The investigation revealed that there are 187 servers containing medical data in the US that are unprotected by passwords.
The servers identified by ProPublica and Bayerischer Rundfunk were utilized in medical-imaging facilities, mobile X-ray services and doctors’ offices all across the US, from Florida to California. Examples of leaked data include names, birth dates and even social security numbers.
“It’s not even hacking. It’s walking into an open door,” Jackie Singh, a cybersecurity researcher and chief executive at Spyglass Security, is quoted as saying by ProPublica.
According to ProPublica, the “extent of exposure” among patients varied depending on the software used and the health care provider.
“For instance, the server of US company MobilexUSA displayed the names of more than a million patients - all by typing in a simple data query. Their dates of birth, doctors and procedures were also included,” ProPublica explains in its report.
After being alerted by ProPublica that it was compromising the personal data of its patients, MobilexUSA started an internal investigation last week.
“We promptly mitigated the potential vulnerabilities identified by ProPublica and immediately began an ongoing, thorough investigation,” MobilexUSA’s parent company said in a statement obtained by ProPublica.
In another instance, patient echocardiograms taken at a doctor’s office in Los Angeles were publicly available on the internet.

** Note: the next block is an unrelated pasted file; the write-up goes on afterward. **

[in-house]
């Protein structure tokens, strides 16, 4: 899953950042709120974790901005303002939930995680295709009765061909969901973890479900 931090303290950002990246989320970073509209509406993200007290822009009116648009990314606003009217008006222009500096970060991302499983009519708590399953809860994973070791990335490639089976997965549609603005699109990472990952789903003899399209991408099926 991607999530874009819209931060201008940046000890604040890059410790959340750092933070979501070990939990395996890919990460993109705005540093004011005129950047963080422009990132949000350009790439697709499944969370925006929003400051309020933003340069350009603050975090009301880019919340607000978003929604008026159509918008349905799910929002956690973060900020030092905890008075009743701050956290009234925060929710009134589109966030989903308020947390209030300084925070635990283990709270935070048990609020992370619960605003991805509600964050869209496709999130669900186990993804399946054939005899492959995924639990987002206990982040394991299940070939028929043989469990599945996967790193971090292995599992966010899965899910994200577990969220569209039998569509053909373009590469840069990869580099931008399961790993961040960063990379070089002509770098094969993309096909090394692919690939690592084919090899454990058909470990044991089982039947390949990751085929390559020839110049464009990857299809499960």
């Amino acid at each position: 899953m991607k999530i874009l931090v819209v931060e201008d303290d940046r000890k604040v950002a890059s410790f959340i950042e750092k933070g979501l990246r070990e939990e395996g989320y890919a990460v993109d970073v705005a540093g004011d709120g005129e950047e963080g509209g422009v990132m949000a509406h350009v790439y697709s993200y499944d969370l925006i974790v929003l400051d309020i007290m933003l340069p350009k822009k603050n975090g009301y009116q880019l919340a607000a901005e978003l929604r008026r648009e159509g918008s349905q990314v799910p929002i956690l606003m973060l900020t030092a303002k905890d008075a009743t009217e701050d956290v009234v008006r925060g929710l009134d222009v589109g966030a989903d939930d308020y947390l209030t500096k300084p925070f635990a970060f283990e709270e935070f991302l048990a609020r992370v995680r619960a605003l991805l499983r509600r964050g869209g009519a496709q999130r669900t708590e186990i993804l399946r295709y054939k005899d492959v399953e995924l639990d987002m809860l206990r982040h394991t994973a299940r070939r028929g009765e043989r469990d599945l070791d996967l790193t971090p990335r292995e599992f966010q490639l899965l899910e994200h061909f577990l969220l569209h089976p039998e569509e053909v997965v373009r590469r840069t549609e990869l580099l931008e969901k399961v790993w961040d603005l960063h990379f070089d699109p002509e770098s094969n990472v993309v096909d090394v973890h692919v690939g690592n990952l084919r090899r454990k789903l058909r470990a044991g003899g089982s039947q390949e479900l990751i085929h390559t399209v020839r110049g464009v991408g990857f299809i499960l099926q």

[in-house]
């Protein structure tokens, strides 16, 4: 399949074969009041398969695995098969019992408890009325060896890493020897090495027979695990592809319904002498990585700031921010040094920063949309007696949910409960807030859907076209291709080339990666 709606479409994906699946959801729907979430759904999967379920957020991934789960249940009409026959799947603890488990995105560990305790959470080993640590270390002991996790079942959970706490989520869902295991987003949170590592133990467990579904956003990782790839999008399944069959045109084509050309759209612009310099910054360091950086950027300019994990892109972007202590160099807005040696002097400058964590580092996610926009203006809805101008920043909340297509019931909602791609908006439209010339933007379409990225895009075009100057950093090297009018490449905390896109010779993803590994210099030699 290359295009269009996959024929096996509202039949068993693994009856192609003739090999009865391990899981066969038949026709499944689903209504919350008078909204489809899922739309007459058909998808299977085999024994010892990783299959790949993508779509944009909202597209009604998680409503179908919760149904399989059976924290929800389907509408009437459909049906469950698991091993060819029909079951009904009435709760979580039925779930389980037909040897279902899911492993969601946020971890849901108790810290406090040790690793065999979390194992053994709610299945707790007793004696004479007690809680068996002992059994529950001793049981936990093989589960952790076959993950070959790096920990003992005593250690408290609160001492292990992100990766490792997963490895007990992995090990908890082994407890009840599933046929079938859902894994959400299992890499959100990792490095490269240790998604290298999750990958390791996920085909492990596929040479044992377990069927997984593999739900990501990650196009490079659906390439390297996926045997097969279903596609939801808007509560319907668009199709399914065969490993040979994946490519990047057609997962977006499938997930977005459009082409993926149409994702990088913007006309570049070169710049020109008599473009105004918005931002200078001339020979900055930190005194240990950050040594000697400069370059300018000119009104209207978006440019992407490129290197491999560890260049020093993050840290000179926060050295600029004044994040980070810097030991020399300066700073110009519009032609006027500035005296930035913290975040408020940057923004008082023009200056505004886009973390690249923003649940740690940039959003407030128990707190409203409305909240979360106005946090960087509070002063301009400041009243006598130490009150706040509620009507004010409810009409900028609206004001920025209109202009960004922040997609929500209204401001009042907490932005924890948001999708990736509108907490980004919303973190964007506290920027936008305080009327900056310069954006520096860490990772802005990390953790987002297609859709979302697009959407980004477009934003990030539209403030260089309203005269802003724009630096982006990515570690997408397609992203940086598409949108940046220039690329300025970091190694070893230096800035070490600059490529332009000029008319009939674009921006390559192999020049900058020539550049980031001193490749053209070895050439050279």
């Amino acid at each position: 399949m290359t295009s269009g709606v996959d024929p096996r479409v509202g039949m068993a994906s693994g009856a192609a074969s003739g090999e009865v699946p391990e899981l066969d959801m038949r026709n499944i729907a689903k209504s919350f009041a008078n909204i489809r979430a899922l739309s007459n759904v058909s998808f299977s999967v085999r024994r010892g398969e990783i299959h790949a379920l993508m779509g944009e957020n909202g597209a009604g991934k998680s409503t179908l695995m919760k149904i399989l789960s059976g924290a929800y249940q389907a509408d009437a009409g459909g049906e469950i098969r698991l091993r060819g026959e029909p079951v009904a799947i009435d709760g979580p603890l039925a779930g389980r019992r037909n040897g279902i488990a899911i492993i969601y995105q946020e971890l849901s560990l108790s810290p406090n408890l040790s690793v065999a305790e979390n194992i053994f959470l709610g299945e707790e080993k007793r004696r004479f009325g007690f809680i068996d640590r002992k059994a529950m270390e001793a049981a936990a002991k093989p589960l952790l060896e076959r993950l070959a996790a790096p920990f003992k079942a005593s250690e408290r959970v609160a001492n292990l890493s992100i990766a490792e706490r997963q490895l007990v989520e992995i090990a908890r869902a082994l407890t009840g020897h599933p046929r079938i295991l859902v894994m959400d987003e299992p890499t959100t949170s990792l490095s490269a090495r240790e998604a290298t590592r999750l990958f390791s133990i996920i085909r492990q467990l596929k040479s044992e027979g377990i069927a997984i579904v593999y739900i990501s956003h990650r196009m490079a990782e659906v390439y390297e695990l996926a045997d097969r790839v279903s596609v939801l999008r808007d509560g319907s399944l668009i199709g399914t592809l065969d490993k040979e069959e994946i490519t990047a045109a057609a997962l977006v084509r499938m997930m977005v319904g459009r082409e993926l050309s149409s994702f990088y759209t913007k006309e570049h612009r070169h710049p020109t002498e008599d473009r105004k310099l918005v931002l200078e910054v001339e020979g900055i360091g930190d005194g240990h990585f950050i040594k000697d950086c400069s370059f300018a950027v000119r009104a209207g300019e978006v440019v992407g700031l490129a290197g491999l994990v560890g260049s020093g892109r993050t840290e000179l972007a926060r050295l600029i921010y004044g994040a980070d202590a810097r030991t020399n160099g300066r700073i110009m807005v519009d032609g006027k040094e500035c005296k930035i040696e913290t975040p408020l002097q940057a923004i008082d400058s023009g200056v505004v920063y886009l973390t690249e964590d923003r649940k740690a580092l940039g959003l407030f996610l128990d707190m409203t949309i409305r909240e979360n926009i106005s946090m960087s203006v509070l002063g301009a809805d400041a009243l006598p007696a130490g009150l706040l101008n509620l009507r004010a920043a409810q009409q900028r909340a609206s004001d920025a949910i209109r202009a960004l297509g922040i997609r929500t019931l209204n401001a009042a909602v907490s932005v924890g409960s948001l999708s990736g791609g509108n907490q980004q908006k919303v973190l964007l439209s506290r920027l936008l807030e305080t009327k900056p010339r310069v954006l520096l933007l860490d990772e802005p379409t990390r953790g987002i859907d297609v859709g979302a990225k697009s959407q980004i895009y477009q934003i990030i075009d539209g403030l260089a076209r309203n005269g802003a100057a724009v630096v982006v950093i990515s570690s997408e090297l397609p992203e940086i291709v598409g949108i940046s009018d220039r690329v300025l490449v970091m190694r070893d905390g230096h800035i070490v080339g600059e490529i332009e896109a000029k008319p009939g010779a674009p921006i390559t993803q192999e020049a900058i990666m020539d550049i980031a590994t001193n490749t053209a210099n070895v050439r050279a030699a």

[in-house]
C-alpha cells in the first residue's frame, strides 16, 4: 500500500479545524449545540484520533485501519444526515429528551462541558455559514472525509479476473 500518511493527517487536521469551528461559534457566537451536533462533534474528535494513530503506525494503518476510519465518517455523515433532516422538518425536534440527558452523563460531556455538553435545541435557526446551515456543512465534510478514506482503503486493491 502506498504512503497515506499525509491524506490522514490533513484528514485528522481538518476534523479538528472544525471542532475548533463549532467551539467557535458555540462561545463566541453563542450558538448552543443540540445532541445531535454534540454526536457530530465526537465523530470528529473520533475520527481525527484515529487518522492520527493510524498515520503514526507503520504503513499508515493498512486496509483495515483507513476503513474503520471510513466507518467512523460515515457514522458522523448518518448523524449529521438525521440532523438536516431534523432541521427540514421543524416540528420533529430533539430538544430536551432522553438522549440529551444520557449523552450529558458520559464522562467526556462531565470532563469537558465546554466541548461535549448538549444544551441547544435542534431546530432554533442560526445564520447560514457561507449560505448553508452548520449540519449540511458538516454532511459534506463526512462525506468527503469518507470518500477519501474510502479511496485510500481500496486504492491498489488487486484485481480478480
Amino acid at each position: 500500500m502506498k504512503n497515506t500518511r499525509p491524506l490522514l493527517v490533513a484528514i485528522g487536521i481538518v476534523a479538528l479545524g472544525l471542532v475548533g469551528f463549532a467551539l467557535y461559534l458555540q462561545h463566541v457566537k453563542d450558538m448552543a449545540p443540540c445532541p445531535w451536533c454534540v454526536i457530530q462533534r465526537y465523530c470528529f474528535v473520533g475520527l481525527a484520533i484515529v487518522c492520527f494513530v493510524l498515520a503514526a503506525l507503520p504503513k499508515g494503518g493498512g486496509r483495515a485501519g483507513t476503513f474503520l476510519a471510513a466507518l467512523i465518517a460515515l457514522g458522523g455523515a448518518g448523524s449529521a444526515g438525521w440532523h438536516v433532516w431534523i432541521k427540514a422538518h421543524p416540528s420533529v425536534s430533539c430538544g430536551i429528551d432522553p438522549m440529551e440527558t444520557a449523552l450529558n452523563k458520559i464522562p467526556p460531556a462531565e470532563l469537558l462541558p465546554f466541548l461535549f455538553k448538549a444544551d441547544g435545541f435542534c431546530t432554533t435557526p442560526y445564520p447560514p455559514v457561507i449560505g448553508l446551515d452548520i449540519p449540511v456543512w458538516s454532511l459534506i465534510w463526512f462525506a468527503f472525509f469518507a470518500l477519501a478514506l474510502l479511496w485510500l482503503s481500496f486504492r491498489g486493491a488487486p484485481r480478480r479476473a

According to ProPublica, patients can ensure that their information is protected by asking their health care providers if their medical imaging scans are accessible only with a username and password. In addition, patients should ask healthcare providers whether they regularly conduct security assessments as required by the Health Insurance Portability and Accountability Act.
On the other hand, medical imaging providers and doctors’ offices should determine if their picture archiving and communication systems servers use what is called the DICOM standard.
DICOM, which stands for Digital Imaging and Communications in Medicines, “is the international standard to transmit, store, retrieve, print, process, and display medical imaging information,” according to its website.
However, further steps are necessary to protect patient privacy, as researchers have found that servers using the DICOM standard “may be at risk if they are connected directly to the internet without a [virtual private network] VPN or firewall, or if access to them does not require a secure password,” ProPublica reports. A VPN allows users to share data across a public network as though they were connected to private networks.Sputnik News